If your home garden “runneth over” with produce, try drying the excess as a healthy snack or nutritional addition to winter soups and sauces. A University of Georgia food safety specialist says it only takes a dehydrator and a little effort.
Many home gardeners plant a few extra vegetable plants in case insects or diseases strike their crops. When all goes well, this can lead to harvests too large for one family to consume.
Elizabeth Andress, a UGA Cooperative Extension food safety specialist, discovered a new personal treat last season when she decided to dry some tomatoes left over from a food preservation training class.
Tastes great, makes the kitchen smell yummy
“They were Roma tomatoes so they weren’t big and juicy,” she said. “I sliced them a quarter of an inch thick and sprinkled them with a little oregano. It smelled just like a pizza kitchen while they were drying.”
Andress stored the dried tomatoes in her cupboard in zip closed freezer bags and used them as a healthy snack. Dried food doesn’t have to be refrigerated because the moisture that would cause it to spoil has been removed, she said.
Tomatoes should be dried like fruits, not like vegetables, she said. Unlike vegetables, which usually require blanching before they can be dried, fruits can be sliced and placed directly in a dehydrator.
Like vegetables, tomatoes can be blanched, but they do not need to be. “If you plan to eat them in the dried form as a snack, it is better not to blanch them,” Andress said. “Just plan on eating them within several months.”
“Tomatoes, and other fruits, can still be a little flexible after drying as long as there’s no moisture left,” she said. “It doesn’t hurt to dry them a little further. Just be careful because they can scorch and burn if you dry them too long. Just ask some of my students.”
Andress said dried tomatoes can also be stored in the freezer as long as the container is free of air and moisture. To reduce inside condensation, remove the tomatoes from the container when you are ready to thaw them.
“If you are just planning to rehydrate them in a soup or stew, it doesn’t matter,” she said.
Almost impossible in Georgia
Sun-dried tomatoes sound like a gourmet dish, and in Georgia they are not an easy task to make at home. Sun drying is a process that relies on the air around the produce being very dry, Andress said.
“Our air is very humid so it’s very difficult to sun-dry,” she said.
If you try to sun-dry, use only acidic foods like fruits and never low acid foods like jerky and vegetables, she said.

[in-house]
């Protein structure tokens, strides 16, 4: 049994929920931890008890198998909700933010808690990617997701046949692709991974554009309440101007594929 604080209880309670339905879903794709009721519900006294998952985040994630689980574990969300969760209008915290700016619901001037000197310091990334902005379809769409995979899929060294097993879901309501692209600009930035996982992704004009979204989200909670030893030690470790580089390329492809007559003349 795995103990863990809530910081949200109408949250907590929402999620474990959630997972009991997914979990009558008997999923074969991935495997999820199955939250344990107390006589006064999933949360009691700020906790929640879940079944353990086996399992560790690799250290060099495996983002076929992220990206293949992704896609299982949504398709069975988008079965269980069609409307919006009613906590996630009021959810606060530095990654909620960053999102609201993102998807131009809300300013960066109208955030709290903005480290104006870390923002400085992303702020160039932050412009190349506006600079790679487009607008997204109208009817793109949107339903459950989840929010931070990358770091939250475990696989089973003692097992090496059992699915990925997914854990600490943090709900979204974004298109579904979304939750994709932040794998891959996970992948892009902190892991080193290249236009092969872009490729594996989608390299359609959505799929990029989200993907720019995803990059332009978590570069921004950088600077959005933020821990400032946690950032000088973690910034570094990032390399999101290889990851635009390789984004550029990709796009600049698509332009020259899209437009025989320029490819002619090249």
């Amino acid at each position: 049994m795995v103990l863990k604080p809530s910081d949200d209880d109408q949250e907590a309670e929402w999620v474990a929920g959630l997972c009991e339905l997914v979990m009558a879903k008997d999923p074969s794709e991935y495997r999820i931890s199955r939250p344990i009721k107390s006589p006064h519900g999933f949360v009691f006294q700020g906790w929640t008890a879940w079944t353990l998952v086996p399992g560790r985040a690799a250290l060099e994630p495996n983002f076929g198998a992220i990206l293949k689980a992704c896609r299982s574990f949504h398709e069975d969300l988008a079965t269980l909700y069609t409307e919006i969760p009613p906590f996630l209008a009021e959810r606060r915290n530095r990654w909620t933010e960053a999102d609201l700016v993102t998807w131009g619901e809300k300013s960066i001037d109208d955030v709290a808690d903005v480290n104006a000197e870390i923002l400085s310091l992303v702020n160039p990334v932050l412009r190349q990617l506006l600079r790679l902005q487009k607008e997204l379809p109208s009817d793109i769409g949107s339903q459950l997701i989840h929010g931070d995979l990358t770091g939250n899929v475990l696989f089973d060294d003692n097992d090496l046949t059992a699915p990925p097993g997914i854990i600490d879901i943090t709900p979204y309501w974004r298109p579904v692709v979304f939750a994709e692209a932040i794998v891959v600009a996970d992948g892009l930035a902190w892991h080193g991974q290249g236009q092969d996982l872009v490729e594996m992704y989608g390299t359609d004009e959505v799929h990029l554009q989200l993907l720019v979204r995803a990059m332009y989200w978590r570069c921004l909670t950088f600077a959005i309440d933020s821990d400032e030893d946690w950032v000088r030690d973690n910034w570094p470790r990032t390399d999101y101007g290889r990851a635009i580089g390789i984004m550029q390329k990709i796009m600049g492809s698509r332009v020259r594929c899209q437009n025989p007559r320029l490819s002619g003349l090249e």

Andress’s favorite foods to dry are apples, figs and pineapple. Some fruits, like kiwi, don’t work. “The slices end up shrinking so much that it’s just a mouthful of seeds,” she said.
Follow these steps
To dry a tomato or other fruits, follow these steps:
1. Choose good quality produce. If it’s moldy, mushy or browning, throw it out.
2. Wash the fruit, and slice it evenly. (Some light-colored fruits, like apples and pears, will brown less if dipped in an ascorbic-acid solution after slicing.)
3. Place it on a tray in an electric dehydrator. If your oven can be programmed for low temperatures, you can use it. Set the dehydrator’s temperature at 140 F. Food dried at lower temperatures might never fully dry. At higher temperatures, food dries faster on the outside, which becomes hard, but leaves the inside moist and likely to rot.
4. Wait a few hours and keep a close eye on the produce as it gets nearer to the end of drying. Food close to being done will dry faster at the end than at the beginning.
5. Seal the finished pieces in freezer-weight plastic bags or in plastic storage boxes.
Follow the same steps with vegetables, except blanch them first. The only vegetables that don’t have to be blanched are onions, okra and peppers (all types).
Other foods that can be dried are meat jerky, seeds, herbs and greens like kale and collards. Foods can also be pureed and dried flat, much like Fruit Roll-Ups.
“One advantage to me of doing some of the fruits I like, like apples and pineapples, is sometimes commercially they’ve added sugars and sugar coatings to them,” Andress said. "This way, you can just have them plain.”
As a diabetic, she still has to watch how much she eats. A whole dried apple has the same amount of sugar as a fresh apple; it just has a smaller volume.
Commercially-dried banana chips often contain tropical oils and sugar, she said. “Homemade bananas will be chewier, but you can get them in their natural forms without the additives.”
Dried fruits can be mixed with nuts as a trail mix and dried vegetables make great starter for soup mix.
Drying “tends to be popular with people who do hiking and backpacking and kayaking and such,” Andress said. “A real advantage is the condensed volume, lighter weight and small storage space.”
For more information on drying food, visit www.homefoodpreservation.com.
By Sharon Dowdy
University of Georgia
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